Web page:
On Friday we had this skull submitted by Dr Ben Swift for identification:
Now this is quite obviously a primate, as it has a bony ring around the orbit, a bony back wall to the orbit and just eight incisors as opposed to the twelve that forms the basal condition for mammals. The teeth also tell us that this is an Old World Monkey (Cercopithecidae), since these primates only have eight premolars instead of the twelve you find in the New World Monkeys (Platyrrhini). The small canines suggest that this is the skull of a female.
From there it starts getting a bit more difficult. The fairly small size of the specimen ruled out a few genera, but the main features that helped narrow down the possibilities were the very flat face, the heavy bony rings around the orbits, the flaring of the zygomatic arches (cheekbones) and the short and rounded braincase. Effectively the only way to consider these features is to look at a lot of comparative specimens (the excellent Mammalian Crania Photographic Archive proved very useful for this).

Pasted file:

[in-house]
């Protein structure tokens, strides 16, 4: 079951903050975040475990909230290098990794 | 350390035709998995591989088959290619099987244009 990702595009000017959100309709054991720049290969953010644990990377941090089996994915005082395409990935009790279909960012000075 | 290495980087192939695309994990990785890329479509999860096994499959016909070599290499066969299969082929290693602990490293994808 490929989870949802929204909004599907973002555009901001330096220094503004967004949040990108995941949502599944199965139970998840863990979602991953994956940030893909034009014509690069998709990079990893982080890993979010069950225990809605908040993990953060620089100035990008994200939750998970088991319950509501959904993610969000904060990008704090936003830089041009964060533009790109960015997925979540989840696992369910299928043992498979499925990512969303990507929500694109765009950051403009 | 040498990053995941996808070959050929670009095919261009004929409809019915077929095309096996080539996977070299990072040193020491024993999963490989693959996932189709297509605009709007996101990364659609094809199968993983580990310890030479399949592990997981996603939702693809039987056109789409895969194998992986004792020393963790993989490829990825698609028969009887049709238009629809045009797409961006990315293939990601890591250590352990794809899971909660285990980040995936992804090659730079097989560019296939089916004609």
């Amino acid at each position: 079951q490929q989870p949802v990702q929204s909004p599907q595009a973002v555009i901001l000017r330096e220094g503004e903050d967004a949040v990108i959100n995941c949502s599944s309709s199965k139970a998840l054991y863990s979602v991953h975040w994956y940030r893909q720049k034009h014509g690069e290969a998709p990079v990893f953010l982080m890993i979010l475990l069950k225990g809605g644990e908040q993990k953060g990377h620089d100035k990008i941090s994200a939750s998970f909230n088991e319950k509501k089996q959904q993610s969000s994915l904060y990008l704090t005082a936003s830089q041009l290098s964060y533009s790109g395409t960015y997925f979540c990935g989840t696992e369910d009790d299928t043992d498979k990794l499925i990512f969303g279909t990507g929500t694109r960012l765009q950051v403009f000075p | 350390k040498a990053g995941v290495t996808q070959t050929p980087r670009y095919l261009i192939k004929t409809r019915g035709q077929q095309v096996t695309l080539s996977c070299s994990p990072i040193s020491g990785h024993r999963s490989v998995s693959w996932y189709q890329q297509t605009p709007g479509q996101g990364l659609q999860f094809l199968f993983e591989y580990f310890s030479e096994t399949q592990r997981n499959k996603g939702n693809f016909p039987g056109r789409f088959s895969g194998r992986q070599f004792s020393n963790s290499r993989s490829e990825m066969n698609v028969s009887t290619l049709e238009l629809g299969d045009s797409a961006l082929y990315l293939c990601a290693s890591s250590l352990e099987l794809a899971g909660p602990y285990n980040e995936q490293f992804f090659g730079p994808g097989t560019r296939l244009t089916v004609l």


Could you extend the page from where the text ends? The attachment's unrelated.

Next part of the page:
After a lot of consideration I found myself in agreement with the suggestion of something from the genus Continue reading →
This week I have another genuine mystery object for you to have a go at identifying. I found a pair of legs in the collection and although I can think of a few things that they don’t come from, I’m a bit stumped as to what they did come from. Here’s one to give you an idea of what they look like:
On Friday I gave you this object from the collections of the Horniman Museum to identify:
The specimen had lost its label at some point in the past, so I had to identify it myself and was hoping to get your opinion on what it might be.
When I first saw it I noticed an odd scar running diagonally across the top of the cranium, which made me wonder if it was some kind of marine bird with an odd salt glad. Then I realised that the scar indicated something else entirely, which gave me the clue I needed to make the identification.
This week I am delving into a box of bits to provide a genuine mystery object. I expect I will be doing a few items from this box in the coming weeks, since I am reaching the end of my curatorial review of the Horniman’s mammal osteology collections and I have been left with just a few boxes of random odds and ends that have been on display or have been cut up and the other part put on display.
These items have no information with them at all, so each is a genuine mystery that I hope to solve – a process that starts with identification. Any idea what this might be?
As usual you can put your thoughts, suggestions and observations below and I’ll do my best to reply. Good luck!